One of the amazing success stories of genetic engineering is the eggplant, known as the “brinjal” in Asia and the “aubergine” in Europe. In the west it is occasional table fare, yet in many parts of Asia it is a daily staple. Farmers in Bangladesh and India rely on doses of old-school insecticides to protect their crop, up to eighty a season, and not always with appropriate protection equipment. The problem is insects that bore into the plant and into the fruit, destroying a crop.
One solution has been the use of the bacterial protein known as “Bt”, only that the plant produces itself to protect it from insects. It is the same protein used in corn and cotton in other countries, including the USA. The new eggplant lines have been wonderfully accepted, and poor farmers in Bangladesh are making excellent profits from this technology, while making safer produce.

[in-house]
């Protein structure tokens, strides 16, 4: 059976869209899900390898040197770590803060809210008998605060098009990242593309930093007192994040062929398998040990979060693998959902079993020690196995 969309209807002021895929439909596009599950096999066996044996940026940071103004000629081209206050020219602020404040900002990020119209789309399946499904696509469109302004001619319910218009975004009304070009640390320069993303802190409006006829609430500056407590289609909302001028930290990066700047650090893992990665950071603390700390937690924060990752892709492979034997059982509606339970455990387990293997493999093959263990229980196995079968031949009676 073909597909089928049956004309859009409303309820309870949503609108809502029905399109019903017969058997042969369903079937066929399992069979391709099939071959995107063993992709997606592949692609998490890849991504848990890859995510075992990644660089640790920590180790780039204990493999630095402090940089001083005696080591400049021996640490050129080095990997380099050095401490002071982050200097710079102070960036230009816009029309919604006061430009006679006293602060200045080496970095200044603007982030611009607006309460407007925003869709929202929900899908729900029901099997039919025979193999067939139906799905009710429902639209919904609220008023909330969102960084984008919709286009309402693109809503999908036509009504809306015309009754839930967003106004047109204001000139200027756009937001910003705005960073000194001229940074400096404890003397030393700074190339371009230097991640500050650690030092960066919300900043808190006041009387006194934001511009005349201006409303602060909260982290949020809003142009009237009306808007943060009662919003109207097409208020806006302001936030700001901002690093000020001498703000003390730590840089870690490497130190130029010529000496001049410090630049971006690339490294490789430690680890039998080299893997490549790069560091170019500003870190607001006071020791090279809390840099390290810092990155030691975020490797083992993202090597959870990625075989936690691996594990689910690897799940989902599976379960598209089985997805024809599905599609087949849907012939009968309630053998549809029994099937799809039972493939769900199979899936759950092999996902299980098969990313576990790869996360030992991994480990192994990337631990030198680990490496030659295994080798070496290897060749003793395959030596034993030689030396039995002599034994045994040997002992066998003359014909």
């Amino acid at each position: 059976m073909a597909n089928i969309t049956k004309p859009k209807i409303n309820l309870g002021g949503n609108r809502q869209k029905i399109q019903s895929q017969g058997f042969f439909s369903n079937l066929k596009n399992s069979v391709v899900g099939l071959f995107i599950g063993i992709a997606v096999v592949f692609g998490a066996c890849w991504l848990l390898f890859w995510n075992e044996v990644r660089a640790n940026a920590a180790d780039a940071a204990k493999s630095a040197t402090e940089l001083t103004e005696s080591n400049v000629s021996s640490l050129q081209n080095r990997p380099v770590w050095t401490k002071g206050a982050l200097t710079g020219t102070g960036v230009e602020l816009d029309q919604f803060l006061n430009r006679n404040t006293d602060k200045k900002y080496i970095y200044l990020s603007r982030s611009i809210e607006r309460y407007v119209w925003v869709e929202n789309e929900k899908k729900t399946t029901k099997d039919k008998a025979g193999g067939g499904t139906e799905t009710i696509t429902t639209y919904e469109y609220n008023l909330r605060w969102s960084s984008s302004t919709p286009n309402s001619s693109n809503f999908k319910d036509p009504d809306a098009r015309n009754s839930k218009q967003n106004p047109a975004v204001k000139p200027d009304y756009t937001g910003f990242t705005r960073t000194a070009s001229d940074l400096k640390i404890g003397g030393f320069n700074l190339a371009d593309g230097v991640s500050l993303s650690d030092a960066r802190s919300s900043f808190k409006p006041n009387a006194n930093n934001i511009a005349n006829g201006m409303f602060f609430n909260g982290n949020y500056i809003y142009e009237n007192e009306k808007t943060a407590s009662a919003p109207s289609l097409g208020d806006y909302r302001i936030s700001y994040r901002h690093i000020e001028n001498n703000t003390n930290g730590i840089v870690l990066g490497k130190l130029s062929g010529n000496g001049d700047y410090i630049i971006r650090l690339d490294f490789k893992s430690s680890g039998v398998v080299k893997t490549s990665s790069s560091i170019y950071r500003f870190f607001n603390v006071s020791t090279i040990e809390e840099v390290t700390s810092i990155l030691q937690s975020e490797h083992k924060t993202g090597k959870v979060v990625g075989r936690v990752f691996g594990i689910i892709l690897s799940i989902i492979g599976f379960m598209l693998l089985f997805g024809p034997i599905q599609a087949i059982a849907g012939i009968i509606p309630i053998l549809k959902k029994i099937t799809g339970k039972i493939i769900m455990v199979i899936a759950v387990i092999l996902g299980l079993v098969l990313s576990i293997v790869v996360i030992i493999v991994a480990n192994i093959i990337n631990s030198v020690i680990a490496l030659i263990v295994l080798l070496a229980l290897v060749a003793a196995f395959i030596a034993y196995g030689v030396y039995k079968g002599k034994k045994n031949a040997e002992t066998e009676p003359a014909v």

The story is told by Dr. Tony Shelton, Professor of Entomology with Cornell University in Geneva, NY. The story has captured the interest of many, including science journalist and filmmaker Dr. Hidde Boersma. Dr. Boersma has a Ph.D. in microbiology, and appreciates the potential contributions of genetic engineering. He has captured the story of the eggplant in a beautiful documentary called Well Fed. The documentary tells the story of the farmers that grow the plant, and the well-fed Europeans that change their attitude toward the technology when they see the beautiful ways it can benefit people.
Website for Dr. Hidde Boersma here
This link is Hidde Boersma’s beautiful prelude to the documentary, sharing much of the same footage.
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